Yeah. I’m Gen X too. I don’t know what it is about that that makes me think, “OK, everything has to be sort of rock ‘n’ roll and hip-hop.” I also skated really hard and was into action sports and, whatever those attitudes are, I still have them as an adult. My love for hip-hop and punk music and skating and snowboarding and all those aesthetics make me think, why hasn’t somebody said, “We’re going to change this. We want to catch a fish but we want to look cool while we’re doing it.”
It’s a matter expressing yourself, right? A matter of trying to say, “This is me.”
I don’t want to look like Grumpy Old Men.
Sure. There are plenty of people who like to say, “This is how flyfishing should be done. This is what you have to wear. This is the fly you have to use, and this is how you fish it.”
That was the big question. “It has to be this way. You have to do it this way. There’s a whole history of it being done this way.” Why?
Walton wrote The Compleat Angler and no one thought to change it along the way. It’s gotten more technical and the gear’s gotten way better, but with some of those fly patterns I think, “Wow, this is really old.”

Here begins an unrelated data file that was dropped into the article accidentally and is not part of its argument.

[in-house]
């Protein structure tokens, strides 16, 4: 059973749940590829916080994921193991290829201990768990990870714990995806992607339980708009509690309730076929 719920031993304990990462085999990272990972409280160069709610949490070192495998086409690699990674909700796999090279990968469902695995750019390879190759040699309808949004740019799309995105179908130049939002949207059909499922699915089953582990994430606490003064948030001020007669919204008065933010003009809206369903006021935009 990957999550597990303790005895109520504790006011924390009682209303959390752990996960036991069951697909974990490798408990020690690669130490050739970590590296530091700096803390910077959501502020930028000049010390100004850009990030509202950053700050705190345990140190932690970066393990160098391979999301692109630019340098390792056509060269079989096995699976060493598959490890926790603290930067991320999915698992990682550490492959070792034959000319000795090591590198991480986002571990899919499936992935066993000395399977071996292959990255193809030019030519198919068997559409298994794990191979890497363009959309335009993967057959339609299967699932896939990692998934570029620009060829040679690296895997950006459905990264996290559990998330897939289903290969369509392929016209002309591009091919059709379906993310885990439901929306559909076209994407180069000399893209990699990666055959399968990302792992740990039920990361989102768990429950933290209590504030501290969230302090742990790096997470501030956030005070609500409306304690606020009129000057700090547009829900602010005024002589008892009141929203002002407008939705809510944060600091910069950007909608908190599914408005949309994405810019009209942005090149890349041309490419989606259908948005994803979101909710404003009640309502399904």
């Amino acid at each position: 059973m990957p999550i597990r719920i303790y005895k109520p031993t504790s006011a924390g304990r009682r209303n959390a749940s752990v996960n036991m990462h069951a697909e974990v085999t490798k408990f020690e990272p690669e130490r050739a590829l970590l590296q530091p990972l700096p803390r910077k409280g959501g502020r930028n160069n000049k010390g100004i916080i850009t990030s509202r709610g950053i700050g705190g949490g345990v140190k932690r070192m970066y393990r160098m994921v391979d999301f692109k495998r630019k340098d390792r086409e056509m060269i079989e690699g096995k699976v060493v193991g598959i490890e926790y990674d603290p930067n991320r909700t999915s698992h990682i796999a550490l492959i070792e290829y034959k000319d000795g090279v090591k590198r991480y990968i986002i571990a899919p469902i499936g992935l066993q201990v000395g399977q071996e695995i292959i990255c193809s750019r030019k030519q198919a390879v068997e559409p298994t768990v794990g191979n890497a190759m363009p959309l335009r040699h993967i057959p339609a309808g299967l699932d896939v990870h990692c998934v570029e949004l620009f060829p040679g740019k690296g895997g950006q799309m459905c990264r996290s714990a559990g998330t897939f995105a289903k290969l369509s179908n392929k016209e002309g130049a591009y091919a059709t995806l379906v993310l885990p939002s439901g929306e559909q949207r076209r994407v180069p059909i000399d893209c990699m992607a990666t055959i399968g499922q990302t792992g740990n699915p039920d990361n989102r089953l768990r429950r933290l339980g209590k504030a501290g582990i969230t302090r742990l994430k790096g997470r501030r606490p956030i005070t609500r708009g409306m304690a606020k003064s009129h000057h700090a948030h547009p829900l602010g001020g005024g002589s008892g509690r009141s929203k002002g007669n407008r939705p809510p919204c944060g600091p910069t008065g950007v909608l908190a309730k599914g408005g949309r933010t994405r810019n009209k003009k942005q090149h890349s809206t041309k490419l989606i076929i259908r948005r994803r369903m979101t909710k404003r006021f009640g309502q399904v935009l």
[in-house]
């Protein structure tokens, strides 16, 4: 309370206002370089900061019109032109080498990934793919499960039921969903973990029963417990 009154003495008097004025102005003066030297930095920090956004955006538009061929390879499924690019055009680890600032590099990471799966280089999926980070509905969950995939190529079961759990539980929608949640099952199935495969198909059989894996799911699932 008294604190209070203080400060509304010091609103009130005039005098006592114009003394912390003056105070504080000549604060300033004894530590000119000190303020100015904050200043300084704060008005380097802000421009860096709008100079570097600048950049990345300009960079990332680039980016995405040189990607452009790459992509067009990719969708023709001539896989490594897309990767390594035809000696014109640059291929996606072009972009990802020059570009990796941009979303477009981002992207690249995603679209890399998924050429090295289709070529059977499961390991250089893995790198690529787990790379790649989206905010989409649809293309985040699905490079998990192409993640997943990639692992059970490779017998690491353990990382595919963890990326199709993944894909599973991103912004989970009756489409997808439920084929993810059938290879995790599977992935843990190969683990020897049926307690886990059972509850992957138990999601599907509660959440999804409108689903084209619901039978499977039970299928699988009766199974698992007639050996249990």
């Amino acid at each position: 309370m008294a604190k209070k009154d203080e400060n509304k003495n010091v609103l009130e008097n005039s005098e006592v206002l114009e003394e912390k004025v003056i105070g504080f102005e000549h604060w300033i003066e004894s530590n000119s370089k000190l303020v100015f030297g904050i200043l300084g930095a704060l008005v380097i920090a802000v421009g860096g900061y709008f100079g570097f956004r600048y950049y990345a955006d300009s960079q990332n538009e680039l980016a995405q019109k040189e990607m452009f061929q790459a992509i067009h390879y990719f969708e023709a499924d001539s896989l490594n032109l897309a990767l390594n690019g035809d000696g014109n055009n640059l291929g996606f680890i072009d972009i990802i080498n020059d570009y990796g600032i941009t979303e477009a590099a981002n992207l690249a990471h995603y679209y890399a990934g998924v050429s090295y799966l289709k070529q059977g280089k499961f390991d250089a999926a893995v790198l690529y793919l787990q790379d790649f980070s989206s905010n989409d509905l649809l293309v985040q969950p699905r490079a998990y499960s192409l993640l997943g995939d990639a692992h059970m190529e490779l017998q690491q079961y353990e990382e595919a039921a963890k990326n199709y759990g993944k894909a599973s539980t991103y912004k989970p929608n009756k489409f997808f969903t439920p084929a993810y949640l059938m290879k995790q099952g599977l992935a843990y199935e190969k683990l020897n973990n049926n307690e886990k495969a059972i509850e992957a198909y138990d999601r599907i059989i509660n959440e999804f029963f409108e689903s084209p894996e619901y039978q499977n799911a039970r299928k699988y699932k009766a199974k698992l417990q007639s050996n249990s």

But what if there was a fly named the Georgia Dry Rub, you know? I found my own little world in this world that exists and started to think about it.
In reference to the Kavi Gupta show this summer you wrote, “What does a Black man sound like in a wilderness versus the voice of John Muir or Ernest Hemingway?” Do you think you’re bumping up against that question in flyfishing just as much as you’re bumping up against it in your art?
Yeah, it’s kind of that same thing. That’s how my art starts, that’s how the flyfishing started—with this great question. There is always a great question before you go and try to explore an idea.
I won’t say, “Oh, I’m having issues at fly shops,” or this and that. That’s not it. It’s me trying to figure out where I belong in flyfishing. I belong in the river, of course, that’s where I have to be. But can I define flyfishing on my own sort of aesthetics and terms? Can I one day make something as cool as a Royal Wulff? Can I contribute to the history of flyfishing? So one day people say, “There was this dude in Georgia who tied a fly called the Georgia Dry Rub.”
I suppose that’s one answer to your question. This is what your voice sounds like in flyfishing: the Georgia Dry Rub or wearing your wading boots out to a party because they look good.